Career Education Corporation is a case in point. In the fall of 2011, the publicly-traded for-profit higher education company revealed that a significant number of its schools had been cooking the books on the job placement rates they were disclosing to prospective students. But despite this remarkable admission, the company didn’t receive even a slap on the wrist from the Department.

Preserving Need-Blind Admissions Comes at a Price at Grinnell

February 28, 2013

When it comes to private colleges enrolling and supporting low-income students, Grinnell College has been one of the best. Nearly a quarter of its students receive Pell Grants, and the lowest-income students have to take on only a relatively small amount of debt to receive a top-notch liberal arts education.

That’s why it is so disheartening to hear that Grinnell plans to become more aggressive in using so-called “merit” aid for the explicit purpose of recruiting wealthy students. According to college’s president Raynard Kington, this is the price Grinnell will have to pay for maintaining its need-blind admissions policy for the next two years.

Last year, Grinnell’s board raised alarms on campus when it announced that it was considering abandoning its costly policy of admitting students regardless of their financial need. But after months of heated discussions among students, faculty, administrators, and alumni, the board relented and agreed to allow the practice to continue for another couple of years. In return, however, the school must “find a way to curb growth in its discount rate (the percentage of sticker price provided by the college in aid, on average) and to reduce the share of its operating budget paid by the endowment,” according to Inside Higher Ed. They need to, in other words, bring in more students who can pay full freight.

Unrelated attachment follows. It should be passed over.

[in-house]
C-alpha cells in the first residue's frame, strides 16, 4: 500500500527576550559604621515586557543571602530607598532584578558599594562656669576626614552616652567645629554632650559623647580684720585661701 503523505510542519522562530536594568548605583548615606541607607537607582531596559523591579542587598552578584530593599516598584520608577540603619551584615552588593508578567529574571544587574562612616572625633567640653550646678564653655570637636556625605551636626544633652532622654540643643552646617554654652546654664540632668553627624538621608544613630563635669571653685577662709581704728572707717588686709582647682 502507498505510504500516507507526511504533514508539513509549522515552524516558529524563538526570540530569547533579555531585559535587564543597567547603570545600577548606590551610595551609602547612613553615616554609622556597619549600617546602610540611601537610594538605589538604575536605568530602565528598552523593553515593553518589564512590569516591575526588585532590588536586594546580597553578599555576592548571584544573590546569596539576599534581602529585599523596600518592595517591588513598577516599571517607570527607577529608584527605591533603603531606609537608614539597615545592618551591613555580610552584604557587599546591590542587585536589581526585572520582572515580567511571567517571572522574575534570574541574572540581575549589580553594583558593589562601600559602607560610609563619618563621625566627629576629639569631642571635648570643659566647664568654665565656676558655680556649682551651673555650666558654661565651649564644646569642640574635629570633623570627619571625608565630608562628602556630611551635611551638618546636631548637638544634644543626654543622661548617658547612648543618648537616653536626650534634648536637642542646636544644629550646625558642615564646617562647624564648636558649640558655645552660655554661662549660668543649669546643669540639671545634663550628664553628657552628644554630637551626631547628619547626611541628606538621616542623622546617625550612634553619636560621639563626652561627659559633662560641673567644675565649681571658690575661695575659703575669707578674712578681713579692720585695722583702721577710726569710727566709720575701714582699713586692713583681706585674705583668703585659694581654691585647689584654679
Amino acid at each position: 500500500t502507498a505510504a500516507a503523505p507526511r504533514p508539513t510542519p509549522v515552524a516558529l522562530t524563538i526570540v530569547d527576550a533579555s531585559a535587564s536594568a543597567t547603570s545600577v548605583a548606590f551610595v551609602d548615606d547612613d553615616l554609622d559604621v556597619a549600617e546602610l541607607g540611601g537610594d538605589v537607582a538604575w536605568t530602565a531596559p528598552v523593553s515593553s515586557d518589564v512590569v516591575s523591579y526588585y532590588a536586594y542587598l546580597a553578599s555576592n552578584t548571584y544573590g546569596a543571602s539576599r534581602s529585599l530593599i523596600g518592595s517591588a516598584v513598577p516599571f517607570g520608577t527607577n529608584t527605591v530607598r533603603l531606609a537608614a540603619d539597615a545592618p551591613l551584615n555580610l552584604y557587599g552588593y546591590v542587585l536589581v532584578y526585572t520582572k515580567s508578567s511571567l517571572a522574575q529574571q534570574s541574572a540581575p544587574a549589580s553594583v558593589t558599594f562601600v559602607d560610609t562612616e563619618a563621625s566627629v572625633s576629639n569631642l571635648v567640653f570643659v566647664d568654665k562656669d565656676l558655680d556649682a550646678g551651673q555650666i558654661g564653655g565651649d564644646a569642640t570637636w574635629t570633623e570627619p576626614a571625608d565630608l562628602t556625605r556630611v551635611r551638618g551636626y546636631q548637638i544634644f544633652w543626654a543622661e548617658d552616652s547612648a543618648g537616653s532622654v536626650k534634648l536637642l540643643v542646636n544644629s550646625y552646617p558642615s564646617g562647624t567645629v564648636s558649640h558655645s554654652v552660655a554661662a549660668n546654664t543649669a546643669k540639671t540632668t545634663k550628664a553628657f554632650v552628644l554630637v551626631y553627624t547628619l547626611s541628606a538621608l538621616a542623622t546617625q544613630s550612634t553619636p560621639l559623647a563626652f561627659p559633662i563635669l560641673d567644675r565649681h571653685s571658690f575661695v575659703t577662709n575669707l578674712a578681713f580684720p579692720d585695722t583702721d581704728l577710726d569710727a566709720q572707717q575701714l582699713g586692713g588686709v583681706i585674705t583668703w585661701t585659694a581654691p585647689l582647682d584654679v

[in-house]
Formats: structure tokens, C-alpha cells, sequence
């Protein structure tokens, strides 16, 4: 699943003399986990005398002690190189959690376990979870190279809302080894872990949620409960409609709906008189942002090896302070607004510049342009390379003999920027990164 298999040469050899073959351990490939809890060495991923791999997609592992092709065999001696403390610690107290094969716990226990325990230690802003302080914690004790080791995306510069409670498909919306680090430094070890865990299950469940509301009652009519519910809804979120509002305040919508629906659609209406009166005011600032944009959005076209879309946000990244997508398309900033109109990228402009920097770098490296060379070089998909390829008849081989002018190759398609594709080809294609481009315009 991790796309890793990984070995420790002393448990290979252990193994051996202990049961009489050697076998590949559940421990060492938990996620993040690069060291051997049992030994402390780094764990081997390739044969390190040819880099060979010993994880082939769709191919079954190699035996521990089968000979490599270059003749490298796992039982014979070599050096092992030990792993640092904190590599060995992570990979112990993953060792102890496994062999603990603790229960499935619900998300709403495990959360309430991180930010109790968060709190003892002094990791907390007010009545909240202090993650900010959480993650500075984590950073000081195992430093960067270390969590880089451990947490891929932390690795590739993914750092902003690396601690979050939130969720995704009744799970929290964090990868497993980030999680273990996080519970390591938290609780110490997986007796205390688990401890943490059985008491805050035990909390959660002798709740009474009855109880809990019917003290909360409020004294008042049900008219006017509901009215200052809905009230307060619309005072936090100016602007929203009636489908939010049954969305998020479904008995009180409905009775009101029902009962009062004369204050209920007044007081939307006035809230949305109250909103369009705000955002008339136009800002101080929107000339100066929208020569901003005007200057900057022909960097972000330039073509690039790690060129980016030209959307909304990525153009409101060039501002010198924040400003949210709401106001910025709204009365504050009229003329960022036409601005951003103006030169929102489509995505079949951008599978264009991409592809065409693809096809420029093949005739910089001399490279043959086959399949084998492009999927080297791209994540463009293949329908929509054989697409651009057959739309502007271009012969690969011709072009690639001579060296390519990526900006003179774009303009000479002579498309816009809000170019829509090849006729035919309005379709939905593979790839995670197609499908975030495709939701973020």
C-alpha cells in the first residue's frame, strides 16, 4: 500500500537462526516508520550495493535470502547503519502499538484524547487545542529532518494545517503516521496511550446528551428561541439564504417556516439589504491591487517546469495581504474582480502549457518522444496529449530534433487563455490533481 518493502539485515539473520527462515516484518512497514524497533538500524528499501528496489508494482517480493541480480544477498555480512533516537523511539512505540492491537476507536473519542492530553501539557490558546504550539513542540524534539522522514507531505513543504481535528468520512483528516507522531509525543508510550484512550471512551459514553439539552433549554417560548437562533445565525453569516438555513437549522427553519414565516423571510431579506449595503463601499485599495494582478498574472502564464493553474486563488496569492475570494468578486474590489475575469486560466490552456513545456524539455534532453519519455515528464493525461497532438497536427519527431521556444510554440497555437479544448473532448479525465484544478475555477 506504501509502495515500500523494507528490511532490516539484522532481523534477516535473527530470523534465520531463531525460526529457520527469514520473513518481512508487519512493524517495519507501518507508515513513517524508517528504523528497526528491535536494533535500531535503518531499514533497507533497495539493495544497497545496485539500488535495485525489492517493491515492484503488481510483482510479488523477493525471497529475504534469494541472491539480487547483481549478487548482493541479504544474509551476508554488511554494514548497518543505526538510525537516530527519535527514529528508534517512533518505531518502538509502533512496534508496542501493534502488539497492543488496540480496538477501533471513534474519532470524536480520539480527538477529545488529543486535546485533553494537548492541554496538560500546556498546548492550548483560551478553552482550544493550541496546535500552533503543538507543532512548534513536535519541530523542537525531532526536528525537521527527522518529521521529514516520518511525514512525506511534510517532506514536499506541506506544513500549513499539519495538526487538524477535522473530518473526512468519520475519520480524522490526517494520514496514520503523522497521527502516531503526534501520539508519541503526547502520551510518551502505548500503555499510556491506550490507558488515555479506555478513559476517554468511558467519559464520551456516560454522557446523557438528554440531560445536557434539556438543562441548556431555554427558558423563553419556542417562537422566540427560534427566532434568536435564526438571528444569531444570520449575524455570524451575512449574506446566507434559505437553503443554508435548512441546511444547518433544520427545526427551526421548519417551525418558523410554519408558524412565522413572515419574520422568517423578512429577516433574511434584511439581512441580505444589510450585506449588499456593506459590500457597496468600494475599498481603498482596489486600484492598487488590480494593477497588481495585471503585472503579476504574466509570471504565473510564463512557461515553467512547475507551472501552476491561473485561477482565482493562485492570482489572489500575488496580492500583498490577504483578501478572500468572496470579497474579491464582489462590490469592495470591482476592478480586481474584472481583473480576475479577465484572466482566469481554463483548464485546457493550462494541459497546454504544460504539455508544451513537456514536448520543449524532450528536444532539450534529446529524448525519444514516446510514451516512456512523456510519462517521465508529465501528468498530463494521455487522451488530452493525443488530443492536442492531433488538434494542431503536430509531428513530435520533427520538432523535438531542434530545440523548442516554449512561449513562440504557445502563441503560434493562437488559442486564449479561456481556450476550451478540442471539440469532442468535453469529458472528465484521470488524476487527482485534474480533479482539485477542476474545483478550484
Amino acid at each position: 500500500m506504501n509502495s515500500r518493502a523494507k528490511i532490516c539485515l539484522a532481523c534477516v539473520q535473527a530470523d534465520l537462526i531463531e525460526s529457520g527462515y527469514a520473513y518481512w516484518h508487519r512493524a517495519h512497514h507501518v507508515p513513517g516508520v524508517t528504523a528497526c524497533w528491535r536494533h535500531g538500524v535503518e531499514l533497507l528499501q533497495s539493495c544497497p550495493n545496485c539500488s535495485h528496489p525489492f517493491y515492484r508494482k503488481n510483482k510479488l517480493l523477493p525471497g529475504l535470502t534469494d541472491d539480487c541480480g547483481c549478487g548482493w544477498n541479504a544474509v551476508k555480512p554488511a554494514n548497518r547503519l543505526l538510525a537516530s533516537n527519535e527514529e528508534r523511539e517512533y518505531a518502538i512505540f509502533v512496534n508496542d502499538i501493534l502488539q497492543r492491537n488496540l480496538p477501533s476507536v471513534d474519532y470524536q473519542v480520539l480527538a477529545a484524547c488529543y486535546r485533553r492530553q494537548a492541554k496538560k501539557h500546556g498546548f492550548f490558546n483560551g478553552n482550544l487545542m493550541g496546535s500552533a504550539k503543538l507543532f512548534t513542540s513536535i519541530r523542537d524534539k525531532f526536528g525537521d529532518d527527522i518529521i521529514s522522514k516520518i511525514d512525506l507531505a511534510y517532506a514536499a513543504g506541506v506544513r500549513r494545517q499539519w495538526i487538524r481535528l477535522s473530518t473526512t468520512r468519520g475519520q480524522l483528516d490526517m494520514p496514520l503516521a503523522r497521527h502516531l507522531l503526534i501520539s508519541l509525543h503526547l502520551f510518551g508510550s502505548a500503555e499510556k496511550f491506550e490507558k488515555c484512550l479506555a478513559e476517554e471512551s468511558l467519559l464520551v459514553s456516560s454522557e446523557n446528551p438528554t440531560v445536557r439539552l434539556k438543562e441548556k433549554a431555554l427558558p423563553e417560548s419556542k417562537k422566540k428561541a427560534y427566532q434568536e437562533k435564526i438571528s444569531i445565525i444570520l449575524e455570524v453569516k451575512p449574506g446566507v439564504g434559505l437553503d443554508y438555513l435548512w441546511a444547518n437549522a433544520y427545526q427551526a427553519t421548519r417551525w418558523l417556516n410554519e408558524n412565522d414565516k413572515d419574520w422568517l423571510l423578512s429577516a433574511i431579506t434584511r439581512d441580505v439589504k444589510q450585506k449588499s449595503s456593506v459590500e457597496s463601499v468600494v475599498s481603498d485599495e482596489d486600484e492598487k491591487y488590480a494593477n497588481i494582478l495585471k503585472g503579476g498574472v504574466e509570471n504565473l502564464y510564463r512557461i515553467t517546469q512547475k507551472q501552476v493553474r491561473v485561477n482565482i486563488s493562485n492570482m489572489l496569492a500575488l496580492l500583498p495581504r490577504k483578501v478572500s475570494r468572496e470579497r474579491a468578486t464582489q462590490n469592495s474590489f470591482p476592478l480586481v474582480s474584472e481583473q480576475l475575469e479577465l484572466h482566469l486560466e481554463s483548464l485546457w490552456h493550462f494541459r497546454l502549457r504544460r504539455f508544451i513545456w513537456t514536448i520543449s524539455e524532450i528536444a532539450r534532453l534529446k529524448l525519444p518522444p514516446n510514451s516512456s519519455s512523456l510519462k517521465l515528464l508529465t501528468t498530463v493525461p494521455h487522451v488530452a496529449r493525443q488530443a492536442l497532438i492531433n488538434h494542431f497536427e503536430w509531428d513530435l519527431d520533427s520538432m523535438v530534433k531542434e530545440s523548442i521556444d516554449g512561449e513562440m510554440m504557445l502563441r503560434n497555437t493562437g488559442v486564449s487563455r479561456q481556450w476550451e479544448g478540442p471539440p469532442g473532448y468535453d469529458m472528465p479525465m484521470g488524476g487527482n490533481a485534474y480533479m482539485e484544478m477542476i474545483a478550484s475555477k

Why Federal Officials Should Require Some Colleges to Match Pell Grants

February 5, 2013

Yesterday at Higher Ed Watch, I argued that a federal solution is needed to ensure that colleges use their institutional aid resources to keep higher education affordable for low- and moderate-income students. But why should the federal government get involved?

The reason is simple: the government is already involved, way involved. It spends nearly $40 billion on the Pell Grant program each year to try to remove the financial barriers that prevent low-income students from enrolling in and completing college through the Pell Grant program. Yet colleges are increasingly undercutting the government’s mission by using their institutional aid dollars to try to attract the students they desire rather than to meet the financial need of the low income students they enroll. Worse yet, there is compelling evidence to suggest that schools are capturing a significant share of the Pell Grant funds they receive and using them for other purposes, such as providing non-need-based aid to recruit high achieving and wealthier students. This is one reason why even after historic increases in funding, the program’s impact is so limited: students and families are not receiving the full benefits as intended.

The enormous growth in non-need-based, or “merit” aid, at four-year colleges over the last two decades has come lately at the expense of the neediest students. Low-income students who attend these institutions often face high levels of “unmet need,” defined as the difference between the cost of attendance and the amount of financial aid they receive. Unmet need forces students to take on significant amounts of debt, including risky private student loans. Financially strapped students also frequently engage in activities that lessen their likelihood of completing their degrees, such as working full-time while attending college or dropping out until they can afford to return.

Making Sure Colleges Remain Engines of Opportunity Not Inequality

February 4, 2013

Do colleges still provide a gateway to opportunity for low-income and working class students? Or are they perpetuating inequality in this country by limiting opportunity to only those who are rich enough to be able to afford it?